Another note from Australia … Q & R from a Gen Y emerging leader

Three excellent questions (slightly edited) from an emerging leader down under:

I hope things are grand ! I’m excited to read your upcoming book…
My name is ???, I’m a young lawyer in Sydney, Australia, and I met you at the World Vision “Where Faith meets the World” workshop. First, thank you so much for your books, blogs, etc. They have been a huge blessing to me, and those around me 🙂
During morning tea at the workshop, I shared with you that I wanted to study theology.. but that I didn’t know whether I should, or, where I should.
I’ve always felt I wanted to be a minister of some sort at some stage, and feel ill-equiped at present (perhaps that’ll never change!). There were 2 main questions I asked you, both which you asked me to raise during question time – alas, I didnt get the opportunity. So, here goes:
Question 1.
Where does a Gen Y-er go to learn how to be a new kind of Christian? – or, be mentored by ‘a new kind of’ Christian? Is there value in attending an ‘evangelical’ or other seminary? Are there particular Christian or not Christian think tanks or groups where one could connect to other folk on a similar journey?

Reply and additional questions after the jump …

R: Great to hear from you. I remember speaking with you during the break. The good news is that a lot of seminaries are in transition, grappling with the reality that their conventional models of education are economically unsustainable and ill-suited to the emerging context. The bad news is that it’s not an easy or fast process. Here’s what I’d recommend – look for writers/scholars whose work is helping you, and focus your search on where these writers teach. If it were me, I’d be looking for opportunities to learn from people like Randy Woodley, Gabriel Salguero, Ruth Padilla-DeBorst, John Franke, LeRon Schultz, Jurgen Moltmann, Richard Rohr, Jo-Ann Badley, Dwight Friesen, Jason Clark, Phyllis Tickle, Peter Heltzel, Samir Selmanovic, Steve Chalke, Mabiala Kenzo, and others.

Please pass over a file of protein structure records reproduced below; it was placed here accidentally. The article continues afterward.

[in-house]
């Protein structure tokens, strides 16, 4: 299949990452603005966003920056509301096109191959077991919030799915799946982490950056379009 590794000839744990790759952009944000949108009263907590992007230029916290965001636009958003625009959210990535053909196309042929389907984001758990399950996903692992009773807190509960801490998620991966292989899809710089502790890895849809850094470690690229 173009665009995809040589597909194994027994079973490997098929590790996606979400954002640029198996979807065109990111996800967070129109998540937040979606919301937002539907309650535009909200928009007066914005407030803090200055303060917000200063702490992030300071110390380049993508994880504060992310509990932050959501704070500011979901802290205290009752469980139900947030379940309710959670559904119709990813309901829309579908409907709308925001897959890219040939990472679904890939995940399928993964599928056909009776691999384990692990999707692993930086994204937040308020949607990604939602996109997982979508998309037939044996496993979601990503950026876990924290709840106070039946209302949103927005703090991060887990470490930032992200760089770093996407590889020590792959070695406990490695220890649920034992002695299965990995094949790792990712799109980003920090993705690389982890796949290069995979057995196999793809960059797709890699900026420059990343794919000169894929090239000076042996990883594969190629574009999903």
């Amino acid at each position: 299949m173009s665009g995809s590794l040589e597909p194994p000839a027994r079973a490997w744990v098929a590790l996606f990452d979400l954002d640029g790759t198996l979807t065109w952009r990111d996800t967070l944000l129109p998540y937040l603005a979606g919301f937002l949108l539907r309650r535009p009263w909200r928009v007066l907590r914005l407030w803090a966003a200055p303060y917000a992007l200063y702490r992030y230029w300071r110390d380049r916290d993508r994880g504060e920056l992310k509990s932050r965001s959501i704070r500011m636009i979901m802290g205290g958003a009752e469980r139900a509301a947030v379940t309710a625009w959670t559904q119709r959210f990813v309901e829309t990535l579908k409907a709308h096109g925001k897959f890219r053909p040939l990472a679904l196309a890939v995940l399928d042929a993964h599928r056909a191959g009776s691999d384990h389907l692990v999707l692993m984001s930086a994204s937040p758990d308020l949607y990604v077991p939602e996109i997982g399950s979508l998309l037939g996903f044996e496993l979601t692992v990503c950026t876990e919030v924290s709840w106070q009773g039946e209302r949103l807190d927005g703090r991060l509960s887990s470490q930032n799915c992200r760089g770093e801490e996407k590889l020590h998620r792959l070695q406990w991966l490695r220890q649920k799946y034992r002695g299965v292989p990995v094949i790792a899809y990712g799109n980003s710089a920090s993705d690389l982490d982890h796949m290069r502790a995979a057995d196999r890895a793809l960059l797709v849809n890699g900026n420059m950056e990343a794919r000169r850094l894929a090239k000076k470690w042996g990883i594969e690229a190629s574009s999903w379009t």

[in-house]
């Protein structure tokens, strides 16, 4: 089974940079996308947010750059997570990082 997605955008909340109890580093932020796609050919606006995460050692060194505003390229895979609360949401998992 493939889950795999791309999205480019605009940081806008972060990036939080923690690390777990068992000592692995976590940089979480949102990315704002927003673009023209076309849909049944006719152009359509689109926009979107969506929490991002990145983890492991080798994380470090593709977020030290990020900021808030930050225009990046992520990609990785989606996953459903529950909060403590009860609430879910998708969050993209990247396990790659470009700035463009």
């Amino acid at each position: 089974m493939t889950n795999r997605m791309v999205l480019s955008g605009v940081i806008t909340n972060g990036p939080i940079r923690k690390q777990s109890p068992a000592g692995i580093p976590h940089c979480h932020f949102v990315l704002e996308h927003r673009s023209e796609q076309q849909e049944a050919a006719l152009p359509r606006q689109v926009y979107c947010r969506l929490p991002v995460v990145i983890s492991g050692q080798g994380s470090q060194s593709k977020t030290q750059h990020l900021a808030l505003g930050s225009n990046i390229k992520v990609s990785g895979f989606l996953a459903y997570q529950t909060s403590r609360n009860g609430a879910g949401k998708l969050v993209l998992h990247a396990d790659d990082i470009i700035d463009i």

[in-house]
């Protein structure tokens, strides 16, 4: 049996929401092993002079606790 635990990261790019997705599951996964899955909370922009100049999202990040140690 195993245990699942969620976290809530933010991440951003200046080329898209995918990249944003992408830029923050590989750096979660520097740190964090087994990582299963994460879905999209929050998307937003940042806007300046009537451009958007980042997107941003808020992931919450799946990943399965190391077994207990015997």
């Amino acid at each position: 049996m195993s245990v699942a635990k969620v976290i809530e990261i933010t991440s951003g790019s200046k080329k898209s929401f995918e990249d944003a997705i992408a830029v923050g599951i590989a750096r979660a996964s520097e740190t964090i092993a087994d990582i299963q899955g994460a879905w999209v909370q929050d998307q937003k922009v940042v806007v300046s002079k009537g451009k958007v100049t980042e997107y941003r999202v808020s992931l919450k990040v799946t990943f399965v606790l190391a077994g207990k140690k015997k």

For years a few of us have been dreaming about finding ways to bring people together for nontraditional learning … not just intellectual and theological content, but practice in the spiritual disciplines and community. Maybe something like this will develop in the next couple years? If it does, I’ll be sure to promote it here. You continue …

The ‘conversation’ gave me courage to allow myself to think the things and ask the questions that had been tugging on me for some time. Discovering Claiborne, Wallis, and your writing was like “WOAH !! These guys are thinking what I’m thinking !!”
However, and I know I’m not alone on this one.. institutional rigidity, politics and backlash has led to many folk who are chasing a new kind of Christianity falling out of or being kicked out of faith communities.. to be left in a somewhat lonely void.. trying to pick up the pieces and move forward into … the unknown. This is my experience.
I think I speak for many Gen Y-ers who cannot accept the ‘old kind of Christianity’ who have put their hand up and are saying “I want to be trained!” “I want to learn!” “I want to be taught!”…. “I want to run this race!” …
But I haven’t really found any, or easily accessible communities or institutions or groups to join or be part of … no rabbis to really ‘follow’, or rabbis who say, “come, follow me as I follow Christ”… or.. “Come.. Ill show you the way”. It’s sad, because on so many of my friends have rejected evangelical Christianity but have lost the baby with the bathwater.. they missed the new kind of Christian boat, if you will.. and I think it’s because they didn’t know there was an alternative. I’d love to hear your thoughts.

You’re describing my sense of things exactly. I’m going to talk to a couple friends about the need to create something like this today and again, will post here if anything comes up … maybe I should say “when something takes shape,” because what you’re describing is so needed.

Question 2.
In a new kind of Christianity, what purpose does an institution have? Or.. what does the institutional church look like in a new kind of Christianity?
I have a hunch that the story of Acts is of God dispersing those with the message.. decentralising the new kingdom… but having a small institution of elders who can connect all the smaller groups together for certain ends.